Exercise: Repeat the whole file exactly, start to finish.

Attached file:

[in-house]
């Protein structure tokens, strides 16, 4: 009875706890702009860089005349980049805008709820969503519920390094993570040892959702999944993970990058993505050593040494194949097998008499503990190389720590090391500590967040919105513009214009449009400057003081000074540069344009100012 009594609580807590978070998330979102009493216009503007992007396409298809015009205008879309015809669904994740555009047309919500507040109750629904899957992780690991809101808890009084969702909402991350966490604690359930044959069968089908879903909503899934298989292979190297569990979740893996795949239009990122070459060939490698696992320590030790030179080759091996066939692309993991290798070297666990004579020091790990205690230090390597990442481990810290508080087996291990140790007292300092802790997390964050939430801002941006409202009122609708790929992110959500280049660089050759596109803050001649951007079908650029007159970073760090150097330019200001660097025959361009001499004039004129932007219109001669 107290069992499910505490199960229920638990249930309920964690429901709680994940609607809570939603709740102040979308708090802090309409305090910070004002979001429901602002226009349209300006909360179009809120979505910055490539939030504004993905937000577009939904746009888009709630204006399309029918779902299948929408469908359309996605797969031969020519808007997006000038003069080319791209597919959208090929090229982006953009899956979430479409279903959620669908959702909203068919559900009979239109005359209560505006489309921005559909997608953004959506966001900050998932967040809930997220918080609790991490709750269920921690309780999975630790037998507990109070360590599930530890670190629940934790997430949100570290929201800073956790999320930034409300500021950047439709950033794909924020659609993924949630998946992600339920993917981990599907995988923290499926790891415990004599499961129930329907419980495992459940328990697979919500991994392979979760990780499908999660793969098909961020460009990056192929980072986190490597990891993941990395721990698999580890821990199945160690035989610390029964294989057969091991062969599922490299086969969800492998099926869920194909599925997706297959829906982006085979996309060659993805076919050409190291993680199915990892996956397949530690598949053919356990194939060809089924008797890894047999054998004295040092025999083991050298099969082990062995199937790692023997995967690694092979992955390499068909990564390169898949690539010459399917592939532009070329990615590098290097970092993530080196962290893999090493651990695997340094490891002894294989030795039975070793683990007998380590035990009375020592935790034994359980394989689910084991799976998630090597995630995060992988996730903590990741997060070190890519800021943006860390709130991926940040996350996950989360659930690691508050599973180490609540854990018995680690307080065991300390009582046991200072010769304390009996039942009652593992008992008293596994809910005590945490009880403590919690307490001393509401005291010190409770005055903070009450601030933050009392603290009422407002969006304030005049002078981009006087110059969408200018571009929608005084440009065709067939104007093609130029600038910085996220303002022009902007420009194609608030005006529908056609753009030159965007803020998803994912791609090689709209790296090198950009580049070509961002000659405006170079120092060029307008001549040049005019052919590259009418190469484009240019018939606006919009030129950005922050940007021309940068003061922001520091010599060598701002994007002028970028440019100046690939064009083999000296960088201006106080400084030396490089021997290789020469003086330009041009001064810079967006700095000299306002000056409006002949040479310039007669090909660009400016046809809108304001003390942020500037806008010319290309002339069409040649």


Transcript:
[in-house]
């Protein structure tokens, strides 16, 4: 009875706890702009860089005349980049805008709820969503519920390094993570040892959702999944993970990058993505050593040494194949097998008499503990190389720590090391500590967040919105513009214009449009400057003081000074540069344009100012 009594609580807590978070998330979102009493216009503007992007396409298809015009205008879309015809669904994740555009047309919500507040109750629904899957992780690991809101808890009084969702909402991350966490604690359930044959069968089908879903909503899934298989292979190297569990979740893996795949239009990122070459060939490698696992320590030790030179080759091996066939692309993991290798070297666990004579020091790990205690230090390597990442481990810290508080087996291990140790007292300092802790997390964050939430801002941006409202009122609708790929992110959500280049660089050759596109803050001649951007079908650029007159970073760090150097330019200001660097025959361009001499004039004129932007219109001669 107290069992499910505490199960229920638990249930309920964690429901709680994940609607809570939603709740102040979308708090802090309409305090910070004002979001429901602002226009349209300006909360179009809120979505910055490539939030504004993905937000577009939904746009888009709630204006399309029918779902299948929408469908359309996605797969031969020519808007997006000038003069080319791209597919959208090929090229982006953009899956979430479409279903959620669908959702909203068919559900009979239109005359209560505006489309921005559909997608953004959506966001900050998932967040809930997220918080609790991490709750269920921690309780999975630790037998507990109070360590599930530890670190629940934790997430949100570290929201800073956790999320930034409300500021950047439709950033794909924020659609993924949630998946992600339920993917981990599907995988923290499926790891415990004599499961129930329907419980495992459940328990697979919500991994392979979760990780499908999660793969098909961020460009990056192929980072986190490597990891993941990395721990698999580890821990199945160690035989610390029964294989057969091991062969599922490299086969969800492998099926869920194909599925997706297959829906982006085979996309060659993805076919050409190291993680199915990892996956397949530690598949053919356990194939060809089924008797890894047999054998004295040092025999083991050298099969082990062995199937790692023997995967690694092979992955390499068909990564390169898949690539010459399917592939532009070329990615590098290097970092993530080196962290893999090493651990695997340094490891002894294989030795039975070793683990007998380590035990009375020592935790034994359980394989689910084991799976998630090597995630995060992988996730903590990741997060070190890519800021943006860390709130991926940040996350996950989360659930690691508050599973180490609540854990018995680690307080065991300390009582046991200072010769304390009996039942009652593992008992008293596994809910005590945490009880403590919690307490001393509401005291010190409770005055903070009450601030933050009392603290009422407002969006304030005049002078981009006087110059969408200018571009929608005084440009065709067939104007093609130029600038910085996220303002022009902007420009194609608030005006529908056609753009030159965007803020998803994912791609090689709209790296090198950009580049070509961002000659405006170079120092060029307008001549040049005019052919590259009418190469484009240019018939606006919009030129950005922050940007021309940068003061922001520091010599060598701002994007002028970028440019100046690939064009083999000296960088201006106080400084030396490089021997290789020469003086330009041009001064810079967006700095000299306002000056409006002949040479310039007669090909660009400016046809809108304001003390942020500037806008010319290309002339069409040649």